The Japan Teachers Union argues that civic education should not stop at conducting mock voting or learning about the rules relating to the election system; rather, it should also include an element of social responsibility for citizens to use their voting rights in a way which fosters active involvement in societal issues.
These young advocates and older educators will have their chance to participate soon. Japan’s National Diet passed an amendment to decrease the voting age from 20 to 18 in June 2015, bringing Japan into line with the voting age of most countries. Many Western countries lowered the voting age in the 1970s, influenced by the Vietnam War: in other words, young people should have the right to vote if they may be subject to compulsory military service.
The Japanese government’s motivations for the reform are less clear, although the stated rationale is to increase interest in politics among the younger population. The amendment will increase the number of voters by almost 2.5 million people at the 2016 elections.
Sleepy students take to the streets, but will they vote?
The reforms are top-down and, for the politicians, it may be a case of ‘be careful what you wish for’! Until now, the voting rate has been highest among the 60s age bracket: almost 70 per cent, which undoubtedly influences parties’ policies.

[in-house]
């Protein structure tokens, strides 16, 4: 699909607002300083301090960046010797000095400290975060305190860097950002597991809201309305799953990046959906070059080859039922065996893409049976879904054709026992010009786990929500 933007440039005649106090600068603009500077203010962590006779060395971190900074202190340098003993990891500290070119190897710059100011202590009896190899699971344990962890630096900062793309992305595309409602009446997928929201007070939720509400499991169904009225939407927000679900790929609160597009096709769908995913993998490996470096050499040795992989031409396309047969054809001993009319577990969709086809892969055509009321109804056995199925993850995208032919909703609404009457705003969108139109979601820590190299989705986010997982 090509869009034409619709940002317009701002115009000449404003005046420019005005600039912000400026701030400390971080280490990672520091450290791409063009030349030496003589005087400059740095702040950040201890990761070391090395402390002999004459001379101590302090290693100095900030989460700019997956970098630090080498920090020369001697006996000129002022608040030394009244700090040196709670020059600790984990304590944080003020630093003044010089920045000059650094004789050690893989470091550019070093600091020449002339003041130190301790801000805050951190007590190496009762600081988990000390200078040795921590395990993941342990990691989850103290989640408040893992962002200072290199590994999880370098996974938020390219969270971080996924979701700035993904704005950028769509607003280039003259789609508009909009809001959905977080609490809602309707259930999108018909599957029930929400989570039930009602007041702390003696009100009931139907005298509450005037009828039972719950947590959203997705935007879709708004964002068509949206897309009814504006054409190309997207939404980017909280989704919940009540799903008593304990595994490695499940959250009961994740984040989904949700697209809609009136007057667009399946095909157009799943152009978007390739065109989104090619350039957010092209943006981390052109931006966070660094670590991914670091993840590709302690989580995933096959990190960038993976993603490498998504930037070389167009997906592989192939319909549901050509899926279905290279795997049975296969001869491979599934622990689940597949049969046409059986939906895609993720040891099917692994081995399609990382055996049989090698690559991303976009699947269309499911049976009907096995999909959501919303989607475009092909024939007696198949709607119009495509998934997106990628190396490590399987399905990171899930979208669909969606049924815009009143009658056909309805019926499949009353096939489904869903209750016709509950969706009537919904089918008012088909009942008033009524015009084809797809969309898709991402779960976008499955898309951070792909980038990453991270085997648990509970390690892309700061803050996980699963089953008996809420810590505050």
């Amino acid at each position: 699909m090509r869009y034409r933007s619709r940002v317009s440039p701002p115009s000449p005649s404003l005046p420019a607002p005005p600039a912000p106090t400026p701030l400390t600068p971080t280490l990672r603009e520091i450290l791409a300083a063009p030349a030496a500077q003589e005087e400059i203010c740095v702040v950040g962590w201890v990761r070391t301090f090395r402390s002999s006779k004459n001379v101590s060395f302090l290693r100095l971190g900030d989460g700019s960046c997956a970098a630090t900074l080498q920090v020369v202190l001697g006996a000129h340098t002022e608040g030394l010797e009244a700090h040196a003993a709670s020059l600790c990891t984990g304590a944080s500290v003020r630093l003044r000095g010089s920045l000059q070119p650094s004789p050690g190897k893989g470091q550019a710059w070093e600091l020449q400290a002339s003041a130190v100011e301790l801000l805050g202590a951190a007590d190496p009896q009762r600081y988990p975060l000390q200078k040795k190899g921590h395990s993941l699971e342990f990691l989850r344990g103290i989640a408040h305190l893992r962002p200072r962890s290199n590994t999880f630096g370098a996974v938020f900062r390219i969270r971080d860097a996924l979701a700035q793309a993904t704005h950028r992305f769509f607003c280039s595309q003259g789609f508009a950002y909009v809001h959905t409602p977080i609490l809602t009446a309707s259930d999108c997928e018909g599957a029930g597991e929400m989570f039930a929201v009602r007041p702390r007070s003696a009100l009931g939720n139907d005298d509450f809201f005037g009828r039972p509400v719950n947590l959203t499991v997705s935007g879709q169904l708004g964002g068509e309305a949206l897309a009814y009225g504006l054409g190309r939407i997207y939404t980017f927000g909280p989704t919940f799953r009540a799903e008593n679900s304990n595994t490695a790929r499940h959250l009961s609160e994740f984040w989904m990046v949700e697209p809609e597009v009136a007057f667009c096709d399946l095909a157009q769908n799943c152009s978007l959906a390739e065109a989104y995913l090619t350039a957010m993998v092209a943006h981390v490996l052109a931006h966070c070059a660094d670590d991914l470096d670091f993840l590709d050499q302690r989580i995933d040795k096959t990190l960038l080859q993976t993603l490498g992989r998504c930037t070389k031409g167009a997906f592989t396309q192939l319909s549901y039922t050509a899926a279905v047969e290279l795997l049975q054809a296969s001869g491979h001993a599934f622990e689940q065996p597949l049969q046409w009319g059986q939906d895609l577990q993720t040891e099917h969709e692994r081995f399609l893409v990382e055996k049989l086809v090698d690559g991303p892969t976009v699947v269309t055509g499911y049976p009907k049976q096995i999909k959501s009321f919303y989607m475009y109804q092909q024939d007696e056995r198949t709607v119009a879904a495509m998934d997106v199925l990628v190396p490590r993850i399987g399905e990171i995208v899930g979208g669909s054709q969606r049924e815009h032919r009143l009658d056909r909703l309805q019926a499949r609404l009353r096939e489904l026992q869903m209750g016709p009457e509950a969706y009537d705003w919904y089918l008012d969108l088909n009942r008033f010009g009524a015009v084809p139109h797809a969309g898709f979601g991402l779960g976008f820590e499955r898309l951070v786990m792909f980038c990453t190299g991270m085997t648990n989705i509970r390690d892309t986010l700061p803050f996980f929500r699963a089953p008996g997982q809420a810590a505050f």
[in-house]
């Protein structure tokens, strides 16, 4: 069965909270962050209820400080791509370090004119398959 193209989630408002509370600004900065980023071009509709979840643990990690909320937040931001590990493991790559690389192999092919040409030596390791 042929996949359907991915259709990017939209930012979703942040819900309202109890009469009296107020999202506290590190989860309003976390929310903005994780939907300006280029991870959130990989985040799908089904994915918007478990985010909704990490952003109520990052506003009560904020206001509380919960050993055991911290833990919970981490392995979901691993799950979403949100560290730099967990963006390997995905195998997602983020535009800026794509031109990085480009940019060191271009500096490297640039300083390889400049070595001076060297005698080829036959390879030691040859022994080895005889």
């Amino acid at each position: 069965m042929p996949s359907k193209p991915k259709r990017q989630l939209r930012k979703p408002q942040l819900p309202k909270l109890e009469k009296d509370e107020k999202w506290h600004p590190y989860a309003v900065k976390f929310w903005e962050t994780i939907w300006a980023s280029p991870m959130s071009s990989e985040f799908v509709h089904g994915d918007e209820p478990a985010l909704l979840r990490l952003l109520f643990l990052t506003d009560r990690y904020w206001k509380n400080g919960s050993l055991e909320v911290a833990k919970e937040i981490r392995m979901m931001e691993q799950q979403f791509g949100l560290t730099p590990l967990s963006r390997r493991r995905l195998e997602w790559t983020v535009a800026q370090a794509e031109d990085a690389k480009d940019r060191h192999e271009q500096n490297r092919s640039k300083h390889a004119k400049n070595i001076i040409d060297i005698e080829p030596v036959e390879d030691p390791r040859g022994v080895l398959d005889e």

Yet, voting may be overtaken by other approaches for not just younger people. This decade has seen popular demonstrations in Japan seemingly increase, beginning in 2011 with protests against rebooting Japan’s nuclear power plants. But student voices seemed absent among many silver heads until now. The current protests in relation to the proposed constitutional reforms coalesce with the Japanese government’s decision to reduce the voting age from 20 to 18, but aren’t necessarily linked.
The potential drivers for student involvement in the protests are numerous, including those which are more Japan-specific (Abe’s controversial reform agenda, Japan’s less stable economic and global position), and those issues which are arguably common with other student movements globally (simply warmer weather/holidays and individual personalities/goals and, more seriously, a lack of life and economic opportunities for young people).
There is also the impact of recent student protests elsewhere, including Hong Kong, Malaysia and Taiwan. How different generations interact on the protest agendas also remains to be seen.
The drop in the voting age doesn’t necessarily mean that students will turn out in greater numbers to vote next year, either. There may be no candidates that they consider worthy and there is no guarantee that younger people will vote as a collective; but it may be the beginning of something new—if not revolutionary—in Japan. Younger people may start to influence the sort of Japan that we are all waking up to.
Dr Stacey Steele is Associate Director (Japan) at the Asian Law Centre, University of Melbourne.
Aya Haruyama is a research assistant at the Asian Law Centre.
Protest in front of the Japanese National Diet. (Photo by nesnad via Wikimedia Commons).